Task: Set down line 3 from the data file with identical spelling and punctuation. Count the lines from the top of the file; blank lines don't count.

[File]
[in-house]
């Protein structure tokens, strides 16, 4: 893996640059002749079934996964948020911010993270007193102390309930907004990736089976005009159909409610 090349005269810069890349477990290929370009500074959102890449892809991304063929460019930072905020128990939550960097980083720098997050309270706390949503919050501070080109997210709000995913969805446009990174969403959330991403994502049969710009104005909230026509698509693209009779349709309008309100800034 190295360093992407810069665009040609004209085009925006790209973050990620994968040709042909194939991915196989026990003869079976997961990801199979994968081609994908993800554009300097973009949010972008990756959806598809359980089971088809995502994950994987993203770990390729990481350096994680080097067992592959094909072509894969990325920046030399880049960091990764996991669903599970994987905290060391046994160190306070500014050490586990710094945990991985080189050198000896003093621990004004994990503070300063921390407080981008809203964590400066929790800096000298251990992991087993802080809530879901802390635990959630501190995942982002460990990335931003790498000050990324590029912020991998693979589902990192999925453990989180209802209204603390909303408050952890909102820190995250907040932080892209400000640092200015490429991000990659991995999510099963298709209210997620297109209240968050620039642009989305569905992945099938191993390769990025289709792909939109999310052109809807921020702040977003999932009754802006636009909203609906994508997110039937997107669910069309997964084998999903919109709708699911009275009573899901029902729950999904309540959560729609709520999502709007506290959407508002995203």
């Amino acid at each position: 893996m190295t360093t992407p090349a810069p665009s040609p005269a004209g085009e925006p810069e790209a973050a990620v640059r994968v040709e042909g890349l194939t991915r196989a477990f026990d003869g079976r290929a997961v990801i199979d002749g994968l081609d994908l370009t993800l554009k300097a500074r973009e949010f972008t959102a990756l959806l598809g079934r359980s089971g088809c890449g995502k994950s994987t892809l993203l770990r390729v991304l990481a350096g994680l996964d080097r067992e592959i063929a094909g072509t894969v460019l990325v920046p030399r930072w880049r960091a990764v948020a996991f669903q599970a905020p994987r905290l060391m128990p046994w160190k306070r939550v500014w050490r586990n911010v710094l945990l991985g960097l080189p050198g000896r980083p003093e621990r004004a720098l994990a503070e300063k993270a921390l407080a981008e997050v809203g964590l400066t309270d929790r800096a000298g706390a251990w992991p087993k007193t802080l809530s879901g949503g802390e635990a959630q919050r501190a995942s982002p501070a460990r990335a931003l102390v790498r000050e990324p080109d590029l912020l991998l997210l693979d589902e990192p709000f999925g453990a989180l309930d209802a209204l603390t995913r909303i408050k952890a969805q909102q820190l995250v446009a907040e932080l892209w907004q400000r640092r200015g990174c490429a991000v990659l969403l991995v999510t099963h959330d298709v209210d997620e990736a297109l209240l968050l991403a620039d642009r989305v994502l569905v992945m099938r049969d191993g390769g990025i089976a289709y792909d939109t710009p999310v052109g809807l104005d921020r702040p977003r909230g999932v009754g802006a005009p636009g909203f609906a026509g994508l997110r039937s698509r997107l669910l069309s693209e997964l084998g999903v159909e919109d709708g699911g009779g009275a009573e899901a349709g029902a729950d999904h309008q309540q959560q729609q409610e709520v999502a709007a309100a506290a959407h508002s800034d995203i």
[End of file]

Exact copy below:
């Amino acid at each position: 893996m190295t360093t992407p090349a810069p665009s040609p005269a004209g085009e925006p810069e790209a973050a990620v640059r994968v040709e042909g890349l194939t991915r196989a477990f026990d003869g079976r290929a997961v990801i199979d002749g994968l081609d994908l370009t993800l554009k300097a500074r973009e949010f972008t959102a990756l959806l598809g079934r359980s089971g088809c890449g995502k994950s994987t892809l993203l770990r390729v991304l990481a350096g994680l996964d080097r067992e592959i063929a094909g072509t894969v460019l990325v920046p030399r930072w880049r960091a990764v948020a996991f669903q599970a905020p994987r905290l060391m128990p046994w160190k306070r939550v500014w050490r586990n911010v710094l945990l991985g960097l080189p050198g000896r980083p003093e621990r004004a720098l994990a503070e300063k993270a921390l407080a981008e997050v809203g964590l400066t309270d929790r800096a000298g706390a251990w992991p087993k007193t802080l809530s879901g949503g802390e635990a959630q919050r501190a995942s982002p501070a460990r990335a931003l102390v790498r000050e990324p080109d590029l912020l991998l997210l693979d589902e990192p709000f999925g453990a989180l309930d209802a209204l603390t995913r909303i408050k952890a969805q909102q820190l995250v446009a907040e932080l892209w907004q400000r640092r200015g990174c490429a991000v990659l969403l991995v999510t099963h959330d298709v209210d997620e990736a297109l209240l968050l991403a620039d642009r989305v994502l569905v992945m099938r049969d191993g390769g990025i089976a289709y792909d939109t710009p999310v052109g809807l104005d921020r702040p977003r909230g999932v009754g802006a005009p636009g909203f609906a026509g994508l997110r039937s698509r997107l669910l069309s693209e997964l084998g999903v159909e919109d709708g699911g009779g009275a009573e899901a349709g029902a729950d999904h309008q309540q959560q729609q409610e709520v999502a709007a309100a506290a959407h508002s800034d995203i």